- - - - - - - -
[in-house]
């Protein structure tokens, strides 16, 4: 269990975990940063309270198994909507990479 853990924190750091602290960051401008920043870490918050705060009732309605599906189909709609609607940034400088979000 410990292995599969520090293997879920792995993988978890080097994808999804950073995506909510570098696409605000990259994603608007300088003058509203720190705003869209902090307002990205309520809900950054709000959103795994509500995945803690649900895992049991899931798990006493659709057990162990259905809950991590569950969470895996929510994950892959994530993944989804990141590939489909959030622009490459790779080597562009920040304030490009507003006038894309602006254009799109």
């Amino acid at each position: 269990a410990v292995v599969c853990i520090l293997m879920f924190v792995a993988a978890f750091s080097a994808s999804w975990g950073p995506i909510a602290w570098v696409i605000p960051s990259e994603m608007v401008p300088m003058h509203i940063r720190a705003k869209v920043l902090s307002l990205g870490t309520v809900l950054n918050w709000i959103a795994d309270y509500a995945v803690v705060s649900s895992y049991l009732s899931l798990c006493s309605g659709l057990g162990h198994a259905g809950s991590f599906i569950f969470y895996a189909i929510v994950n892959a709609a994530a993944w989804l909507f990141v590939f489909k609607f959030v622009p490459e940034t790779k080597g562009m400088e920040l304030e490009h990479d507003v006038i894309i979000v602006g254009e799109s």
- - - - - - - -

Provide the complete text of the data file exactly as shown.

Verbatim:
[in-house]
């Protein structure tokens, strides 16, 4: 269990975990940063309270198994909507990479 853990924190750091602290960051401008920043870490918050705060009732309605599906189909709609609607940034400088979000 410990292995599969520090293997879920792995993988978890080097994808999804950073995506909510570098696409605000990259994603608007300088003058509203720190705003869209902090307002990205309520809900950054709000959103795994509500995945803690649900895992049991899931798990006493659709057990162990259905809950991590569950969470895996929510994950892959994530993944989804990141590939489909959030622009490459790779080597562009920040304030490009507003006038894309602006254009799109």
């Amino acid at each position: 269990a410990v292995v599969c853990i520090l293997m879920f924190v792995a993988a978890f750091s080097a994808s999804w975990g950073p995506i909510a602290w570098v696409i605000p960051s990259e994603m608007v401008p300088m003058h509203i940063r720190a705003k869209v920043l902090s307002l990205g870490t309520v809900l950054n918050w709000i959103a795994d309270y509500a995945v803690v705060s649900s895992y049991l009732s899931l798990c006493s309605g659709l057990g162990h198994a259905g809950s991590f599906i569950f969470y895996a189909i929510v994950n892959a709609a994530a993944w989804l909507f990141v590939f489909k609607f959030v622009p490459e940034t790779k080597g562009m400088e920040l304030e490009h990479d507003v006038i894309i979000v602006g254009e799109s």